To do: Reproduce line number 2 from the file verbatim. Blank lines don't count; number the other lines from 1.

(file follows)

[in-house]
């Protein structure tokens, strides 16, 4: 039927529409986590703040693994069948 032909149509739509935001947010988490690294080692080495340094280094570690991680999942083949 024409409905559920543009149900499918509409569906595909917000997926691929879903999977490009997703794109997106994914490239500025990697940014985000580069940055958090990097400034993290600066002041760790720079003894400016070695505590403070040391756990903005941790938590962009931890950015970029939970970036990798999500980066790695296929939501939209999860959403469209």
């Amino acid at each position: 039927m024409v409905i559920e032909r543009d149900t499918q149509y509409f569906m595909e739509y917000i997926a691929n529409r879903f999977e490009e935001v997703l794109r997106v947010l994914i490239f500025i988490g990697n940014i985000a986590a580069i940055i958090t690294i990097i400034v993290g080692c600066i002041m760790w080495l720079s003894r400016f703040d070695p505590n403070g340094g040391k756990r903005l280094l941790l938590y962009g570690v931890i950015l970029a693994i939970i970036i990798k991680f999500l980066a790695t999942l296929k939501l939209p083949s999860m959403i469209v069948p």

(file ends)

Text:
């Protein structure tokens, strides 16, 4: 039927529409986590703040693994069948 032909149509739509935001947010988490690294080692080495340094280094570690991680999942083949 024409409905559920543009149900499918509409569906595909917000997926691929879903999977490009997703794109997106994914490239500025990697940014985000580069940055958090990097400034993290600066002041760790720079003894400016070695505590403070040391756990903005941790938590962009931890950015970029939970970036990798999500980066790695296929939501939209999860959403469209």